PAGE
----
Bill Johnson

Canada Thistle

Cirsium arvense (L.) Scop.
Aster family (Asteraceae)

Origin: Europe and Asia

Canada thistle was accidentally introduced to North America in the 1600s and is designated as a noxious weed in 43 states.

Distribution and Habitat
Canada thistle is an extremely widespread weed of agricultural and ecological areas in the U.S, occurring throughout the northern states and Southwest but is largely absent in the South from Texas to Georgia. Twenty large national parks across the country report it as a serious invasive plant affecting natural resources. It invades a variety of dry to moist open habitats including barrens, fields, glades, grasslands, pastures, stream banks, wet meadows, wet prairies, and open forests. It is not very tolerant of shade.

Ecological Threat
Once established, if conditions are suitable, Canada thistle can form dense stands that shade out and displace native plants, changing the plant community structure and species composition and reducing biodiversity. It spreads rapidly and is very difficult to remove.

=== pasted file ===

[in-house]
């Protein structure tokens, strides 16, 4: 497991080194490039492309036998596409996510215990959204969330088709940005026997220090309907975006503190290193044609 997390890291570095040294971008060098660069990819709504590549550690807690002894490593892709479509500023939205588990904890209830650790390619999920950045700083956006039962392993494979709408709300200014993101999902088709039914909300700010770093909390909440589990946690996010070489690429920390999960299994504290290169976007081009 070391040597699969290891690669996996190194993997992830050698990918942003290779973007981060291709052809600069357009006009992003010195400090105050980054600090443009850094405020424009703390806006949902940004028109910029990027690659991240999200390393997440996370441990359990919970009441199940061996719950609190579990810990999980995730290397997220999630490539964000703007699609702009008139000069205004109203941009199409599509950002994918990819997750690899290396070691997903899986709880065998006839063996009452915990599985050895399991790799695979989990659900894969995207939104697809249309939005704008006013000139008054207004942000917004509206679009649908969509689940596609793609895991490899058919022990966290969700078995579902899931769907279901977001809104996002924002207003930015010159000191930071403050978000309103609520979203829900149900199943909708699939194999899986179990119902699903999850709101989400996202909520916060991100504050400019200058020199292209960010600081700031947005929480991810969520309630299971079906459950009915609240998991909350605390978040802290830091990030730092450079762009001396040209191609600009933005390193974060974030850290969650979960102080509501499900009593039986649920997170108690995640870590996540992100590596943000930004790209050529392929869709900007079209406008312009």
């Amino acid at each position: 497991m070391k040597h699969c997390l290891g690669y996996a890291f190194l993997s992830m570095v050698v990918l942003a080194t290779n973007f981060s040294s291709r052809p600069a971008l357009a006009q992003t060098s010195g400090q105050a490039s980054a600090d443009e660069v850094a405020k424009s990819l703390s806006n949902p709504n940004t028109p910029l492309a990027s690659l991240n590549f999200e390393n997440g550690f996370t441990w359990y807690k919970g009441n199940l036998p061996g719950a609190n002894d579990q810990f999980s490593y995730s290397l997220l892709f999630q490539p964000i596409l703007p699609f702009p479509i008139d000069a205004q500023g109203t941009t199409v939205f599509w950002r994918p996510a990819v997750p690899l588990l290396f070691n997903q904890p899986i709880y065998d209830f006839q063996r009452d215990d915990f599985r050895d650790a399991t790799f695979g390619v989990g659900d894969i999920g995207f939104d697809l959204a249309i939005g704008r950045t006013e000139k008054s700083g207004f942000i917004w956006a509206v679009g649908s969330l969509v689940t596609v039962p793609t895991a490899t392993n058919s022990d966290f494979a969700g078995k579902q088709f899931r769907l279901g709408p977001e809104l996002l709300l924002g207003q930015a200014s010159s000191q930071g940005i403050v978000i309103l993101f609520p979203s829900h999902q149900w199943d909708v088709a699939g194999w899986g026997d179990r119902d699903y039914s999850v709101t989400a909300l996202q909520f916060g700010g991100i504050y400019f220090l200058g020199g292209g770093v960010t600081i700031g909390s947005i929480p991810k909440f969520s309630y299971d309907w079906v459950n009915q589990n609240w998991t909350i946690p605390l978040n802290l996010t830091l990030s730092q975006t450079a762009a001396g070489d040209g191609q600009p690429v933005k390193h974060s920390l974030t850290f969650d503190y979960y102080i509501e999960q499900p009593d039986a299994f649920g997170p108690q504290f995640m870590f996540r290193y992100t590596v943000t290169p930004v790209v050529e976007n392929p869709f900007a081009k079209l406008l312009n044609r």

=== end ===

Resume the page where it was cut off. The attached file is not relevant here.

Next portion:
Description and Biology

Prevention and Control
Management of Canada thistle is very difficult and requires repeated applications of systemic herbicides including products not covered in this guide. Glyphosate is not very effective against it. Other sources will likely need to be contacted for more effective herbicides (see Control Options).

Native Alternatives
After eradicating, plant area with native vegetation appropriate to site conditions. Refer to References.


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Last updated:11-Nov-2010